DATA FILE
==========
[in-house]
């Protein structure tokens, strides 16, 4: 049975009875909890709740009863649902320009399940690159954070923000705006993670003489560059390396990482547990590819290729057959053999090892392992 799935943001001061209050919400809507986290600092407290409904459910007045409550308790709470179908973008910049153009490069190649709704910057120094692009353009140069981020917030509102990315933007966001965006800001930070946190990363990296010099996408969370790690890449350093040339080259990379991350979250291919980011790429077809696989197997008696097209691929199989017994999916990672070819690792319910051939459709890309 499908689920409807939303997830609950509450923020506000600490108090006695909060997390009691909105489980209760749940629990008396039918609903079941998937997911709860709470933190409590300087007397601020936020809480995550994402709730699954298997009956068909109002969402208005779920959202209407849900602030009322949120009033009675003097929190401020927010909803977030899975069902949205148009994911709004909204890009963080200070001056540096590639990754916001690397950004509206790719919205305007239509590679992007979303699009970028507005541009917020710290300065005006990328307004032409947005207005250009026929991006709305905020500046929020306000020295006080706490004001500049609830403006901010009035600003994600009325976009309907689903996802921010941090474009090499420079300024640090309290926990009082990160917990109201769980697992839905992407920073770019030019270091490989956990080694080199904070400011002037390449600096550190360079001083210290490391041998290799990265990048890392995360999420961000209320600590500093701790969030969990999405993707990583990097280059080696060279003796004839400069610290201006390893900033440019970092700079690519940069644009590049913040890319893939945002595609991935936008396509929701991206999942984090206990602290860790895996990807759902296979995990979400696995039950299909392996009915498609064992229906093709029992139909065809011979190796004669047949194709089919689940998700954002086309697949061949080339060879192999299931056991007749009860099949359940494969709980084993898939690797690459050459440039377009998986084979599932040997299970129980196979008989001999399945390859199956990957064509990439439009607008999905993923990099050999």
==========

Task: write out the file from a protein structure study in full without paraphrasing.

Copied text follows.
[in-house]
């Protein structure tokens, strides 16, 4: 049975009875909890709740009863649902320009399940690159954070923000705006993670003489560059390396990482547990590819290729057959053999090892392992 799935943001001061209050919400809507986290600092407290409904459910007045409550308790709470179908973008910049153009490069190649709704910057120094692009353009140069981020917030509102990315933007966001965006800001930070946190990363990296010099996408969370790690890449350093040339080259990379991350979250291919980011790429077809696989197997008696097209691929199989017994999916990672070819690792319910051939459709890309 499908689920409807939303997830609950509450923020506000600490108090006695909060997390009691909105489980209760749940629990008396039918609903079941998937997911709860709470933190409590300087007397601020936020809480995550994402709730699954298997009956068909109002969402208005779920959202209407849900602030009322949120009033009675003097929190401020927010909803977030899975069902949205148009994911709004909204890009963080200070001056540096590639990754916001690397950004509206790719919205305007239509590679992007979303699009970028507005541009917020710290300065005006990328307004032409947005207005250009026929991006709305905020500046929020306000020295006080706490004001500049609830403006901010009035600003994600009325976009309907689903996802921010941090474009090499420079300024640090309290926990009082990160917990109201769980697992839905992407920073770019030019270091490989956990080694080199904070400011002037390449600096550190360079001083210290490391041998290799990265990048890392995360999420961000209320600590500093701790969030969990999405993707990583990097280059080696060279003796004839400069610290201006390893900033440019970092700079690519940069644009590049913040890319893939945002595609991935936008396509929701991206999942984090206990602290860790895996990807759902296979995990979400696995039950299909392996009915498609064992229906093709029992139909065809011979190796004669047949194709089919689940998700954002086309697949061949080339060879192999299931056991007749009860099949359940494969709980084993898939690797690459050459440039377009998986084979599932040997299970129980196979008989001999399945390859199956990957064509990439439009607008999905993923990099050999």